Look at me.
I am a 53-year-old man, well past middle age, graying, college educated, experienced in the ways of both the wrench and the pen. A man born from two continents. A man who has seen the world from 36,000 feet in the air, and several thousand feet below its surface. A man who has stood on granite slabs overlooking fog-shrouded valleys that were created in the cradle of time by the same inexorable force that also gave me warm, salty waters without discernible horizons in which to swim.
And yet in all my days, and for all I’ve seen and heard and done, for everything I’ve touched or treasured or loved, I’ve never eaten a blintz.
How can that be, I wonder?
How does a man like me — somewhat world-weary, with callouses and blunted molars and a left hip that aches at night — awake one morning with the startling realization that there are more meals yet to be discovered than he has enjoyed in an entire lifetime of dining? That something as basic as food is reeling away from him faster than he can comprehend, never mind larger issues like the rapid retreat of dying stars into the distant fraying edges of the ever-expanding universe that houses them?
A blintz is not a complicated thing. It is a staple food for Jews. A handful or two of flour, milk and egg mixed without leavening. A type of pancake or crêpe.
I have seen them prepared many times. The yellow batter poured into seasoned flat pans blackened with heat. Cooked golden brown. Thin rounds laid out with spatulas on white china. Filled with molten chocolate, or warm ricotta cheese, or caramelized apples, or roasted peaches the color of lazy sunsets. Rolled and squeezed until the dripping sweetness oozes out either open end, giving them delicate hourglass figures that would make Emma Stone jealous, and that’s before they’re blanketed with whipped cream, dusted with powdered sugar and cinnamon, or drizzled in raspberry sauce.
I have seen them mostly in port cities, where there were Jews and Jewish neighborhoods and Jewish bakeries to serve them.
I have seen them winking salaciously at me from wooden trays in shop windows. I have heard them whispering my name from curved glass display cases, where I found them reposed like lovers in beds of crocheted lace and lit like golden tourmalines plucked from the diadems of heaven.
I have have watched blintzes slide from red-hot ovens onto shiny white plates that were whisked away by white-gloved hands and dramatically placed onto white-clothed tables set with polished silver and crystal decanters and hand linens bound by circlets of gleaming rosewood.
And I have lusted for them. For many, and for one.
Just one small bite.
Oh please, please, please just one, just once, just one small bite, please I beg you, just one, just once, just the tiniest taste, please, please I must, just once, I beg you, please.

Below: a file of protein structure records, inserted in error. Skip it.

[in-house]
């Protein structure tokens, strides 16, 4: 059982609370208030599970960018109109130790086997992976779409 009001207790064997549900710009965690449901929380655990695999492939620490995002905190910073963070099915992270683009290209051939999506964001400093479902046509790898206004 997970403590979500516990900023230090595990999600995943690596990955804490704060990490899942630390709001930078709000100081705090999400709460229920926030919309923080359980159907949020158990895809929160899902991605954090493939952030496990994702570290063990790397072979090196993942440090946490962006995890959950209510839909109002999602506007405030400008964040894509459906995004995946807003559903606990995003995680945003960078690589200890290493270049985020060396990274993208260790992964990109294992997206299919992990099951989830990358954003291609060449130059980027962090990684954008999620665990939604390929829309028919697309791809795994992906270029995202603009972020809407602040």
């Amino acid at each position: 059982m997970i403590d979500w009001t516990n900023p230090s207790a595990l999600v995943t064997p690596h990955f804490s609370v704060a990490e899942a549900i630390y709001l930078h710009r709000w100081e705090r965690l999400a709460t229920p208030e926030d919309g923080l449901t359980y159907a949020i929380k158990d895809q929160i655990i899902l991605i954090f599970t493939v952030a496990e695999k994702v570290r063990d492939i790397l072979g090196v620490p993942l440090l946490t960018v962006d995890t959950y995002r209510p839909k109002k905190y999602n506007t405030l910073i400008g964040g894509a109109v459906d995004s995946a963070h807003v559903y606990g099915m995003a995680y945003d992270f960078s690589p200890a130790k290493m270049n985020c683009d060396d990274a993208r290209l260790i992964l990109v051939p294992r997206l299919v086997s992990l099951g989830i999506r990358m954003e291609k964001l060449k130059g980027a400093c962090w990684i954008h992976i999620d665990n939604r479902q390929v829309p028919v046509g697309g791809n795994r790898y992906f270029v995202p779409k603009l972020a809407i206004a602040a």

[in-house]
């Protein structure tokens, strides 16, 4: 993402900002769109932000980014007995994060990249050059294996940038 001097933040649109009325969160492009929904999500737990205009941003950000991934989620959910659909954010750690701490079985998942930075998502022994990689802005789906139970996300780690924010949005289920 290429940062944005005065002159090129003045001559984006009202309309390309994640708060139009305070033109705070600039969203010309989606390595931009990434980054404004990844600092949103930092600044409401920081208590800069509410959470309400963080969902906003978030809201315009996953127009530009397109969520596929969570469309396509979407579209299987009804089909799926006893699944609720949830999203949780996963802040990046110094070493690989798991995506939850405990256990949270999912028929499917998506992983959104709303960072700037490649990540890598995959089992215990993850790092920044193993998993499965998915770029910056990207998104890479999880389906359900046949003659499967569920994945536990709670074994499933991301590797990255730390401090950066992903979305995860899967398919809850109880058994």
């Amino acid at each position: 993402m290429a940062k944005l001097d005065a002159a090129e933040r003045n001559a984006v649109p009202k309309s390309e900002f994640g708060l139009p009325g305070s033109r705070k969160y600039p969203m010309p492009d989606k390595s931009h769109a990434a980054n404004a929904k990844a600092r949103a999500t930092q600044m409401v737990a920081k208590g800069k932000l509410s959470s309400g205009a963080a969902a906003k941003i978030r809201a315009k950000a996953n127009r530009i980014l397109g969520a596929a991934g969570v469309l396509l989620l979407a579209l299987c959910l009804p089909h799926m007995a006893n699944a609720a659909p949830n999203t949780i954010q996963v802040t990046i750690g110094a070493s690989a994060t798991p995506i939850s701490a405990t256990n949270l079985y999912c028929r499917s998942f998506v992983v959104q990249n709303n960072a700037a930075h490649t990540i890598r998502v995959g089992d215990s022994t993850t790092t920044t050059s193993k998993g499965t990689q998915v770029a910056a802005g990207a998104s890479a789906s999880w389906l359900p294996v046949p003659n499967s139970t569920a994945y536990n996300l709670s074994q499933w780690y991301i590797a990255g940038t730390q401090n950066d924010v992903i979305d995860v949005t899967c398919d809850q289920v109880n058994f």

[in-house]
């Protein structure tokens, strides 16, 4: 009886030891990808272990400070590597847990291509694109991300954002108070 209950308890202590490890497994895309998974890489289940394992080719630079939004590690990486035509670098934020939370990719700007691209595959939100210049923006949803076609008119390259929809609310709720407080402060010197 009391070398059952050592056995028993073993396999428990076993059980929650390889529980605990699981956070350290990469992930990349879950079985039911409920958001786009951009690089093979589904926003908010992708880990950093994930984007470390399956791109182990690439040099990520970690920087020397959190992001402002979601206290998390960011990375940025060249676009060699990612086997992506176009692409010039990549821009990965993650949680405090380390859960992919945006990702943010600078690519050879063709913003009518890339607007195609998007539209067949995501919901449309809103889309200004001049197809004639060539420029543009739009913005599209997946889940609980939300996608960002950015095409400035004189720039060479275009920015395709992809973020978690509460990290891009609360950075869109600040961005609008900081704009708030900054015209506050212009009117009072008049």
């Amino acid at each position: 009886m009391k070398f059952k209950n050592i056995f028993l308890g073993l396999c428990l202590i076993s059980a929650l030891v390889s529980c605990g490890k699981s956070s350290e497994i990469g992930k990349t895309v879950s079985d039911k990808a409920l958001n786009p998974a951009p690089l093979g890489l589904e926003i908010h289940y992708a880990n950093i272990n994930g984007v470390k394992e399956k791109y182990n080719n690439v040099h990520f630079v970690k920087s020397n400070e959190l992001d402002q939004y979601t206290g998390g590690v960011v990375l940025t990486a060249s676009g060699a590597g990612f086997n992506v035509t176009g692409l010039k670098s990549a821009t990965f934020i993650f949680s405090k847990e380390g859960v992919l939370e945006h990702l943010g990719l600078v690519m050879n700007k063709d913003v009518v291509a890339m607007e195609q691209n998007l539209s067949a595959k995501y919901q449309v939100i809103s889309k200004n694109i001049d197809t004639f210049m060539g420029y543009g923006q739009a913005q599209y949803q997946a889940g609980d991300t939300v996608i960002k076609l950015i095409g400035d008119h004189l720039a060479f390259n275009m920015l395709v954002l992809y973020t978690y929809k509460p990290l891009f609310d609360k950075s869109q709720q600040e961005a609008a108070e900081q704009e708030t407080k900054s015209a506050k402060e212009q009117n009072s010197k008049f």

But I never tasted one.
Time always seemed to be slipping away from me. Or I didn’t have enough coins in my pocket. Or I’d already eaten the easy thing. The sticky Napoleon. The buttery croissant. Or one too many of the bite-sized croquembouche laced with wisps of brandy-colored, spun-sugar clouds that had to broken and lifted away in order to get at the custard-filled globes temptingly arranged into edible pyramids.
I saw them all right, mostly in port cities. Now I don’t travel very far, don’t live near a port, and can’t find a bakery with a curved-glass case.
I have not seen a blintz, not for a very long time.
But I remember them. Still long to taste one, just one bite, just once.
Do you understand me?
Do you know where I can get a good blintz?
And if you do, is there still time for me? Or has time raced too far ahead of me?
Is that it there, the loping black wolf of time with its ragged head turned back to glance at me angrily from the bloodshot corner of its ever-hurried eye? Is that it growling at me even as I shrink and shrink behind it until I am merely a speck, and then just a iota among millions and billions of other iotas, and finally just part of something huge and formless that shimmers grey and all but forgotten in the background far behind all the other objects that still retain some vestige of the rainbow hues that distinguish them from the black-velvet curtain of inscrutable existence?
I hope not.
Oh please, please, please, I hope not. I want one, just one, just once, just one small bite I beg you, just one, just once, just the tiniest taste, please, please I must, just once, I beg you, please.
Howdy, and welcome to the 14th day of Nicky and Mike’s blogging challenge, which I’m enjoying enormously despite having an actual life to attend to. Today’s prompt was entirely my fault. Regrettable as that may be, you will find other entries in today’s category over at their blog, We Work For Cheese.